“As a data seeker, I’m very excited about this,” board member Jean Pretto said. “I think we’ve had, in the past, a disconnect with the community that this will certainly bridge, and I’m excited for it.”

“My biggest fear is that sometimes when you force those questions out, you get people who are eager to support the district and tell you 88 cents (on the ballot) is what you can get,” board President Ron Fedorchak said. “And that didn’t reflect what the community wanted. How do we know that that won’t happen again?”

In 2006 and 2010 after strategic-plan initiatives aimed at ballot measures, Mehlville voters overwhelmingly defeated 97-cent and 88-cent tax-rate-increases, respectively.

“This group (Opinion Research Specialists) will never allow us to guess and hope too high,” Ridder told the board. “It’s going to be the true frequent voter that’s telling us … This is the community talking. It’s amazing how everything just comes at you.”

Director of Information Technology Steven Lee examined five vendors for paperless meeting software and recommended the board approve a light version of eBoard Solutions at an annual recurring cost of $9,600 and an additional $500 setup fee this year.

When the board met July 24, they considered the full version of eBoard Solutions with every extra module for $17,460, but tabled the issue so they could also examine other vendors.

To save money, Lee recommended that the board not go with additional modules at this time. He chose to recommend eBoard Solutions over his other leading choice, BoardDocs, because eBoard has a direct tie-in with Missouri School Board Association policies and because he and Executive Assistant to the Superintendent Sharon Peiffer, who puts together the board books for every meeting, preferred the flow of eBoard Solutions and believed it was superior software.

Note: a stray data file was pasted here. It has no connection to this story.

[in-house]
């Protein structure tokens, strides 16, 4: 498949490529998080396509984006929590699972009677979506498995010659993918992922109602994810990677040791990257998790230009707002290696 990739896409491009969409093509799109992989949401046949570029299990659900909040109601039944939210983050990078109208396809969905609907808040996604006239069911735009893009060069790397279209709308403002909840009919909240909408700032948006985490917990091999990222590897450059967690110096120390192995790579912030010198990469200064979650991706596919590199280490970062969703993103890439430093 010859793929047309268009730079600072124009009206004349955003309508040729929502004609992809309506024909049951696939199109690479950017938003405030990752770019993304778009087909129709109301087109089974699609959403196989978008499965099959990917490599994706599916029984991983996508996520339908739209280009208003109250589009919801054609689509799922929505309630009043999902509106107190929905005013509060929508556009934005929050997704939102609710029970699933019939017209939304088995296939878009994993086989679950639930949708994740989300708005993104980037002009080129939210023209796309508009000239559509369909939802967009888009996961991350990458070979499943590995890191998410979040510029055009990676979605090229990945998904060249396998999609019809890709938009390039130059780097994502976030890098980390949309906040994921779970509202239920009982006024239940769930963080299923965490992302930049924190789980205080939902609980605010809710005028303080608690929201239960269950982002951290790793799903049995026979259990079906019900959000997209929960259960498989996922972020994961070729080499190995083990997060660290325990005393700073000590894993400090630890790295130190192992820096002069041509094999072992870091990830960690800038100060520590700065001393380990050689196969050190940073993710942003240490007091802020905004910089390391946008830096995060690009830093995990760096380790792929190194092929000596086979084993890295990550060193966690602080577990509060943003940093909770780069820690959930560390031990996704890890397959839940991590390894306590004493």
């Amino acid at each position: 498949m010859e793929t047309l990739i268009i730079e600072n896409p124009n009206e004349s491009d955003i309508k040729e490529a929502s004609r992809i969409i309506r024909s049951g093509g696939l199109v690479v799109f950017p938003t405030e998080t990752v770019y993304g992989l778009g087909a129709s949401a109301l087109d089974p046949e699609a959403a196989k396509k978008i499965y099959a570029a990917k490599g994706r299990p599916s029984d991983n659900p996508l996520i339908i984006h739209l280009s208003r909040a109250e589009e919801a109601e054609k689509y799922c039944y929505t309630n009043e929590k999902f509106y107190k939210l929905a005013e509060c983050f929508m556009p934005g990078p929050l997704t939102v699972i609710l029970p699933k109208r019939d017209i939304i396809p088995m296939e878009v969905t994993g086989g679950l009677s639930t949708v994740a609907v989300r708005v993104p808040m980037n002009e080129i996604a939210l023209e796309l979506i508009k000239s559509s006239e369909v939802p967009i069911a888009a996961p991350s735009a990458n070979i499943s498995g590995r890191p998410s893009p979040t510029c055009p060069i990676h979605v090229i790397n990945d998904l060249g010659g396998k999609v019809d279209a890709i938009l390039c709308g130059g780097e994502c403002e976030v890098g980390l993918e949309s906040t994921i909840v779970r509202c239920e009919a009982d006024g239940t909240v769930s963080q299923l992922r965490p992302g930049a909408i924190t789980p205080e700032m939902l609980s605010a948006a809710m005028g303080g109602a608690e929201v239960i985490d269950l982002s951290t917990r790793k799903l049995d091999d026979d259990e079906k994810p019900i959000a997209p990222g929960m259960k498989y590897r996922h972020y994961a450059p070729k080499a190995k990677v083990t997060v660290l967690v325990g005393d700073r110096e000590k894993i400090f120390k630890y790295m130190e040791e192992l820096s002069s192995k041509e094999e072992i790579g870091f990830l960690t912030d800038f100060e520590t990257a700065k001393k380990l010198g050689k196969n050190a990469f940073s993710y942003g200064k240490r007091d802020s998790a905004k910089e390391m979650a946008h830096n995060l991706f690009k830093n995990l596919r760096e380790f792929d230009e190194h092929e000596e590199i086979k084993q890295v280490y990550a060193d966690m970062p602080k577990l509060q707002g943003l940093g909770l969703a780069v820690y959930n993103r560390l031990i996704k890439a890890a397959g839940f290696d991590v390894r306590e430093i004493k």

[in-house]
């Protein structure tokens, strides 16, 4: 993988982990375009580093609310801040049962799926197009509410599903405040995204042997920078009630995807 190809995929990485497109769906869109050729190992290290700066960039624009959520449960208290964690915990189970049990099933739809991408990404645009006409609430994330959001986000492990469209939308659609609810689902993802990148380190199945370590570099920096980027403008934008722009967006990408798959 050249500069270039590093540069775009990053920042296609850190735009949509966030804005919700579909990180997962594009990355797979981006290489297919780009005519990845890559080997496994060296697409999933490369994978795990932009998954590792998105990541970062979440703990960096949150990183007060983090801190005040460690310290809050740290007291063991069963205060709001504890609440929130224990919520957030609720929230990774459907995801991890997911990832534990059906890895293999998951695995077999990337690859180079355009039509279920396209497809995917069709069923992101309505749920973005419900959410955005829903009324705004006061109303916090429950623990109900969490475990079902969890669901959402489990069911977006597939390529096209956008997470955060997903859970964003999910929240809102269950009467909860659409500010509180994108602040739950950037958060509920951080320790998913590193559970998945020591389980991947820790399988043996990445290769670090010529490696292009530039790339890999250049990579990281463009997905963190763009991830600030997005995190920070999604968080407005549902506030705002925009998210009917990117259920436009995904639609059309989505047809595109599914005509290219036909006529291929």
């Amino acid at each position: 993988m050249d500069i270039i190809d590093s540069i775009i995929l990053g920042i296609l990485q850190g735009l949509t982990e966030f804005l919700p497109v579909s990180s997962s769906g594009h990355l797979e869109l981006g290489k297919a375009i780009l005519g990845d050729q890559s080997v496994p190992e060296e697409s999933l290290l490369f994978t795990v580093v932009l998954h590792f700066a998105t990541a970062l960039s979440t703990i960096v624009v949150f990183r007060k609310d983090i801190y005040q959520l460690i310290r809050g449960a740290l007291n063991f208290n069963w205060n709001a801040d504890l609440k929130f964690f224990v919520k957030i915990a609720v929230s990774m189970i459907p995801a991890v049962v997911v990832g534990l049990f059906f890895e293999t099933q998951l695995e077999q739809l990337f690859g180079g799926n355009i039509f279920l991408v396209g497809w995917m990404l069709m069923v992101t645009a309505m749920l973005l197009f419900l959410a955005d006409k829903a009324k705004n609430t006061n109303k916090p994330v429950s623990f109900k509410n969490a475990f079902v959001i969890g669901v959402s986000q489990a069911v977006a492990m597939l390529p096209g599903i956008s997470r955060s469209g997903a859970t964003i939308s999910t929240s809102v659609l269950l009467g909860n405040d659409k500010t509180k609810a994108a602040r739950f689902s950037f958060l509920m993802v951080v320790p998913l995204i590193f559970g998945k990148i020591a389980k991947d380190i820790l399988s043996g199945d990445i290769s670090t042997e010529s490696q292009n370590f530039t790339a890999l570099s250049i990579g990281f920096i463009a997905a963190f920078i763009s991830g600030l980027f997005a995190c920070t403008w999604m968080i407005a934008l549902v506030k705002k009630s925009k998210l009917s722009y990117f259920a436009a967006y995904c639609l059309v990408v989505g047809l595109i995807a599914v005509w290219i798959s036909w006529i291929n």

The board voted 6-1 to try the software out for seven months at a prorated cost, with Trakas voting no.

“I appreciate the value, and I see the value … I look at this, and I’m thinking, ‘Wow, that looks great, that’s something I want,’” Trakas said, noting that the district also has many other needs, including new buses. “I foresee this being good for the board, but right now I have to put the students first.”

When the board last considered paperless meetings in October 2012, former Superintendent Eric Knost and board members concluded it was less expensive to continue printing board books since the printing fell under the district’s million-copy printing allotment.

However, Ridder said going paperless and using software with strategic-planning tie-ins like eBoard Solutions will help the district make more intelligent and focused decisions, with will pay off untold dividends for students.

Springfield uses BoardDocs, and Ridder noted that one board member in Springfield would get on Facebook and Twitter during board meetings to survey residents about board decisions in real time, which he was able to do because community members could access all the documents from the board’s meeting at the same time as board members could.

“It’s really comparing apples and oranges,” Ridder said. “It’s really hard to make the comparison of paper and eBoards and BoardDocs.”

More to Discover